The grounding of Boeing’s 737 Max jets has rocked profits at holiday firm TUI AG Reg Shs (DI) (TUI) and aviation services group Menzies(John) (MNZS). Tui has estimated the crisis will cost it as much as £278million between March and September. And John Menzies said it was a factor that pushed it into the red. Boeing’s worldwide fleet of 737 Max planes, its fastest-selling aircraft, were temporarily taken out of service in March following the second of two deadly crashes that killed 346 people. Tui, Europe’s biggest holiday company, has racked up costs from disruption to flight schedules, leasing replacement planes and hiring extra crew members. Tui chief executive Fritz Joussen said: ‘It’s a critical situation, with the jet on the ground now for almost five months. It’s a lot of stress.’ Its loss widened from £108million to £299million, even though sales rose 2.4 per cent to £10.6billion in the nine months to June 30. It also said the fall in the value of the pound was putting people off booking holidays abroad. John Menzies plunged into the red in the six months to June 30, posting a £4.4million loss compared with a profit of £8.3million in the same period of the year before. Chief executive Giles Wilson also said airlines were failing to fly to their stated schedules, a fact compounded by the grounding of Boeing 737 Max craft.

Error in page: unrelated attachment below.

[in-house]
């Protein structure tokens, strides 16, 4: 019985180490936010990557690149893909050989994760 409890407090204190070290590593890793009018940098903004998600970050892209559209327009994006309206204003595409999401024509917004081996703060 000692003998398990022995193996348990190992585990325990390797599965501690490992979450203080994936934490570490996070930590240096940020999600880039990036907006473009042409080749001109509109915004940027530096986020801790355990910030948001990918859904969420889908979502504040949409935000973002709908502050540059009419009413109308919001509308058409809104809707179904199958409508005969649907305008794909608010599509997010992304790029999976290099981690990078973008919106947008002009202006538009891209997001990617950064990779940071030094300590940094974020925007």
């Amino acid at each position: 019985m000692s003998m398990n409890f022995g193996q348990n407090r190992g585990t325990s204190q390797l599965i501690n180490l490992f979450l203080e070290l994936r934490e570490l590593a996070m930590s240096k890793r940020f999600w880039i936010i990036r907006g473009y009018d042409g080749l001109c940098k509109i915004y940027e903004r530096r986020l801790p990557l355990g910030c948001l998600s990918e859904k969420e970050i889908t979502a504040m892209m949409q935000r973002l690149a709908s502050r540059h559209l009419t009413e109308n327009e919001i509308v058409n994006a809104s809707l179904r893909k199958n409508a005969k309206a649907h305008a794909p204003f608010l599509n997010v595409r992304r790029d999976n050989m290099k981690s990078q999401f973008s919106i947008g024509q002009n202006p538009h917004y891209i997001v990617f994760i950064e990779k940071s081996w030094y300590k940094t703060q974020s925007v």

A No Deal Brexit would create ‘mild disruption’ at best because of the preparations being made by Boris Johnson’s Government, The boss of High Street giant Next (NXT) claimed. Chief executive Lord Wolfson of Aspley Guise said he will be ‘much less frightened’ of the UK leaving the EU without a deal if the Government is well prepared – and he has ‘every indication’ they are now taking it seriously under the new Prime Minister. The peer has updated his position because of the change in political leadership, having warned in December that No Deal could lead to ‘chaos and disorder’, especially at the UK’s ports. He was sharply critical today of the no-deal planning by Theresa May’s administration, insisting there was ‘almost a wilful attempt’ to not prepare as they did not want to admit it could happen. The Conservative peer, a prominent Leave campaigner, said the required level of confidence, energy and vigour ‘certainly wasn’t’ in Mrs May’s Government.